How does Russia affect Europe?
The famous Russian film director, Alexandr Sokourov, noted in one of his interviews: “We know and love Europe more than she loves us.” In these days of clashes in Ukraine, a major issue deals with the positioning of Russia and the European Union as they will presumably affect the results of the conflict. This opposition between the European Union and Russia was evident in the context of the summit that was held on January 28 in Brussels. But, what are these tensions? How could Russia and the European Union reach such a power struggle? One day, will Russia join Europe, and, therefore the European Union?
A History of Russia and Europe
First of all, from a historical perspective and from the eighteenth century, the Ural mountains and the Ural River served as a boundary for the European continent. In fact, Moscow, was later enhanced as a European city and not as an Asian city. Thus, Russia belongs to Europe and turned to the West.
Since the end of the WWII, the word “Europe” has conquered worlds that are not only geographical but also political, involving notions of values or solidarity. Beyond this geographical nature, then we can interrogate the nature of the expansion of the European Union reaching the border of the Urals.
Actually, this issue has not appeared until the end of Communism, as the Soviet Union manifested its domination in Eastern Europe. But since the fall of Communism and the enlargement of the Union, this enquiry concerning the delimitation of our European continent began. Therefore, this separation East/West has enabled many countries to come into the mould of Western Europe. Such is the case of Romania, Bulgaria, Croatia or the Baltic countries.
If these countries were able to enter the EU, why does the geographical criterion does not apply to Russia?
A Russian opinion based on fears of marginalization
In the Russian case, the Kremlin fears are based on its peripheral location in relation to other countries of the Union. Therefore, the idea of a wall, of a separation comes to the minds of the Russian elites, wishing not to be excluded and marginalized in a unification process of Europe.
Over the time, these two blocks have developed a series of opposing policy. In the ‘90s, Europe has created a “neighbourhood policy”, with the aim to secure its periphery by participating in the development of its neighbours. On the other side, Russia has put into place the doctrine of the “near abroad”, according to which all States sharing borders with it, are part of its sphere of interest.
Similarly speaking of the relations between Russia and the EU, we should talk about intra-European relations: Western and Eastern. But it should also be commented that the relationship between Russia and the EU is complicated by the fact that we now live in different “eras”. Western European countries situate themselves in a post-national developmental stage, where nations play a less significant role. Indeed, other principles unite the peoples of the EU, based on values, but also based on community building and European citizenship, and based on economy by developing a free trade. Thus, within the European Union, we can move and settle in our own way. But some Eastern European countries live in an era that is still marked by the strong existence of nationalism.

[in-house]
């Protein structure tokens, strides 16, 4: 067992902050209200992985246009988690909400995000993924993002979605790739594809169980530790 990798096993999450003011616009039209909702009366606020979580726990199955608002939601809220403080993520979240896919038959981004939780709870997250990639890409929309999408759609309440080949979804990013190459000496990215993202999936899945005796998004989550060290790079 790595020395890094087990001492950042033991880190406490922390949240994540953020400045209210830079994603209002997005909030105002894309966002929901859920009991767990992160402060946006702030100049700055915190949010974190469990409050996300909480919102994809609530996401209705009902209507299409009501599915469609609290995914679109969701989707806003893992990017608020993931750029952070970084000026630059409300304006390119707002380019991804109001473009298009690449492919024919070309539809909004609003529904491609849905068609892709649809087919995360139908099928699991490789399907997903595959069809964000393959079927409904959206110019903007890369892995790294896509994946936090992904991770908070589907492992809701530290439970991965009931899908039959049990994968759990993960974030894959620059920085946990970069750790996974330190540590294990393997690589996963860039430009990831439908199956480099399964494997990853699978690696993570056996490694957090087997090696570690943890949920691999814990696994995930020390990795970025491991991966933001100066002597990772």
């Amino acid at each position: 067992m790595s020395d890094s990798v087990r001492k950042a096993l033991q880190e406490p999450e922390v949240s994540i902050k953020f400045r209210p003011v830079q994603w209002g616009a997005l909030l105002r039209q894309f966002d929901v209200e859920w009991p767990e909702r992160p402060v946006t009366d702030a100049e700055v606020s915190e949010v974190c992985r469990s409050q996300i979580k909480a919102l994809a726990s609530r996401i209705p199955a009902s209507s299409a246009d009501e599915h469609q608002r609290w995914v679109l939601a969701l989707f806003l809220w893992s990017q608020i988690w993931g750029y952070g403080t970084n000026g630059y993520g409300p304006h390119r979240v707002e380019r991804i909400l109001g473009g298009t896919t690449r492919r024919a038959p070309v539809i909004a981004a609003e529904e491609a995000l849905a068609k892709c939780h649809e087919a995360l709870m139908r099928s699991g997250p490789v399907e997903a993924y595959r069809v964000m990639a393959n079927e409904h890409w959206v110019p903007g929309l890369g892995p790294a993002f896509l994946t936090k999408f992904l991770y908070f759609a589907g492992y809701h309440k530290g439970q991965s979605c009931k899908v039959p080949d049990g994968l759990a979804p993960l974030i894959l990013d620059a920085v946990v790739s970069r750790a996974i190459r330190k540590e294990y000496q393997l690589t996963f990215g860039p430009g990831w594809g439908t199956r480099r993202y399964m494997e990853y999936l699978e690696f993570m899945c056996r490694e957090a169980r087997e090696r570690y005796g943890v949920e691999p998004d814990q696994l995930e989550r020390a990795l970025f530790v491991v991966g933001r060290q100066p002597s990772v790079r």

The European Union must act
Although the former leader, Mikhail Gorbachev, visualized the relations between Russia and the EU as a “common European home”, the present day reality outlines a different scenario. On one side, the European Union has a significant place in the world being recognized for its values and principles. On the other side, in Russia today the human rights and values are struggling to create a democratic system, while the Russian leaders are preoccupied to regain control and spread influence through energy and gas partnerships.
The European Union will be understood, but a little later, seeing shattered its Eastern Partnership project. In Vilnius, last year, six former Soviet republics had to sign an association agreement and free trade agreement with Brussels. Six initially, only two on arrival: Moldova and Georgia. Belarus and Azerbaijan drew back. Armenia, knowing it from the month of September, preferred to focus on its relationship with Moscow. As for Ukraine, again at the heart of insurgency sequence, once again torn between its attachment to “Russia” and its “attraction for the West”.
Add to this the Turkish case. Starting accession negotiations with this country means that the point of reference for membership extends the ideal concept of Europe beyond geography boundaries. Therefore, the interrogation of the accession of Russia into the European Union can have its meaning.
This vocation of accession may be done by taking into account European values established by Brussels, values that already block the entry of Turkey. Brussels stresses its law and values, but Russia does not want to pay attention to.